A new study suggests that, among men, low testosterone levels in the blood are linked to more severe COVID-19.
The study contradicts widespread assumptions that higher testosterone may explain why men, on average, develop more severe COVID-19 than women do.
“The groups of men who were getting sicker were known to have lower testosterone across the board.”
Throughout the pandemic, doctors have seen evidence that men with COVID-19 fare worse, on average, than women with the infection.
One theory is that hormonal differences between men and women may make men more susceptible to severe disease. And since men have much more testosterone than women, some scientists have speculated that high levels of testosterone may be to blame.
But the new study suggests that, among men, the opposite may be true. The study could not prove that low testosterone is a cause of severe COVID-19; low levels could simply serve as a marker of some other causal factors. Still, the researchers urge caution with ongoing clinical trials investigating hormonal therapies that block or lower testosterone or increase estrogen as a treatment for men with COVID-19.
The study appears in JAMA Network Open.
“During the pandemic, there has been a prevailing notion that testosterone is bad,” says senior author Abhinav Diwan, professor of medicine at the Washington University School of Medicine in St. Louis. “But we found the opposite in men. If a man had low testosterone when he first came to the hospital, his risk of having severe COVID-19—meaning his risk of requiring intensive care or dying—was much higher compared with men who had more circulating testosterone. And if testosterone levels dropped further during hospitalization, the risk increased.”
The researchers measured several hormones in blood samples from 90 men and 62 women who came to Barnes-Jewish Hospital with symptoms of COVID-19 and who had confirmed cases of the illness. For the 143 patients who were admitted to the hospital, the researchers measured hormone levels again at days 3, 7, 14, and 28, as long as the patients remained hospitalized over these time frames.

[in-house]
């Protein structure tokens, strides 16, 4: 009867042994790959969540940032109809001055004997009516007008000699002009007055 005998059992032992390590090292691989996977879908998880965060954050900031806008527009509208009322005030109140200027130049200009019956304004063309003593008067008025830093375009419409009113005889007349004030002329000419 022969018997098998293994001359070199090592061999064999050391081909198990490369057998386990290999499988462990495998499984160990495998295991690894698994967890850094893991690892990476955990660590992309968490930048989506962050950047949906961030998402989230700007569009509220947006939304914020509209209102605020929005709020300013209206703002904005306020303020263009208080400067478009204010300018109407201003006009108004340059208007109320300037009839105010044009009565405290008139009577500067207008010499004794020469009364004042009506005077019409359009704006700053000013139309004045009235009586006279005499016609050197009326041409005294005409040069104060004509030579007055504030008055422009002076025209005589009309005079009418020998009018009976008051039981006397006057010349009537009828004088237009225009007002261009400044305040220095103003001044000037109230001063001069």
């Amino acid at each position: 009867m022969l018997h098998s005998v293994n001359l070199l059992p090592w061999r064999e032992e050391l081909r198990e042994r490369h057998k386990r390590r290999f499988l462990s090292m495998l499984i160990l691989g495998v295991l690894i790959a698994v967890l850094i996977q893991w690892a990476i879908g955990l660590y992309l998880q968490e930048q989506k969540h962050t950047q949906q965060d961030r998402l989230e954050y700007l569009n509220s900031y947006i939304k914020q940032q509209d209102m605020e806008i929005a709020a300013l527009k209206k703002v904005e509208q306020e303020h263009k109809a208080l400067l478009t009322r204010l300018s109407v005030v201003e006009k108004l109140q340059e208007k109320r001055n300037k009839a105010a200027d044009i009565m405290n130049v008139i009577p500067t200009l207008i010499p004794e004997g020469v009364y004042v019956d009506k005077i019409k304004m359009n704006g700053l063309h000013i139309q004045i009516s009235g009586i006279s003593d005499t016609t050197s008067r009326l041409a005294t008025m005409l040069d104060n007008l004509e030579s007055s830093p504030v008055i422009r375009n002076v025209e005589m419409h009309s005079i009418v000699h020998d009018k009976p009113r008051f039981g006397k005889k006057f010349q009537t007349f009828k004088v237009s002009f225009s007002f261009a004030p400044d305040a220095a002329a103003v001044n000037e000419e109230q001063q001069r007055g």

In addition to testosterone, the investigators measured levels of estradiol, a form of estrogen produced by the body, and IGF-1, an important growth hormone that is similar to insulin and plays a role in maintaining muscle mass.
Among women, the researchers found no correlation between levels of any hormone and disease severity.
Among men, only testosterone levels were linked to COVID-19 severity. A blood testosterone level of 250 nanograms per deciliter or less is considered low testosterone in adult men. At hospital admission, men with severe COVID-19 had average testosterone levels of 53 nanograms per deciliter; men with less severe disease had average levels of 151 nanograms per deciliter. By day three, the average testosterone level of the most severely ill men was only 19 nanograms per deciliter.
The lower the levels of testosterone, the more severe the disease. For example, those with the lowest levels of testosterone in the blood were at highest risk of going on a ventilator, needing intensive care, or dying. Thirty-seven patients—25 of whom were men—died over the course of the study.
“The groups of men who were getting sicker were known to have lower testosterone across the board,” says first author Sandeep Dhindsa, an endocrinologist at Saint Louis University.
“We also found that those men with COVID-19 who were not severely ill initially, but had low testosterone levels, were likely to need intensive care or intubation over the next two or three days. Lower testosterone levels seemed to predict which patients were likely to become very ill over the next few days.”
In addition, the researchers found that lower testosterone levels in men also correlated with higher levels of inflammation and an increase in the activation of genes that allow the body to carry out the functions of circulating sex hormones inside the cells. In other words, the body may be adapting to less testosterone circulating in the bloodstream by dialing up its ability to detect and use the hormone. The researchers don’t yet know the implications of this adaptation and are calling for more research.
“We are now investigating whether there is an association between sex hormones and cardiovascular outcomes in long COVID-19, when the symptoms linger over many months,” says Diwan, who is a cardiologist. “We also are interested in whether men recovering from COVID-19, including those with long COVID-19, may benefit from testosterone therapy. This therapy has been used in men with low levels of sex hormones, so it may be worth investigating whether a similar approach can help male COVID-19 survivors with their rehabilitation.”
This study used Washington University’s COVID-19 biorepository and was conducted as a collaboration of the university’s Institute of Clinical and Translational Sciences (ICTS), which includes Saint Louis University School of Medicine.
Support for the work came from the National Institutes of Health (NIH) and a grant from the Foundation for Barnes-Jewish Hospital to facilitate data collection from the WU350 cohort, which supported these studies. These studies also were supported by the Washington University Institute of Clinical and Translational Sciences and the National Center for Advancing Translational Sciences (NCATS) of the NIH.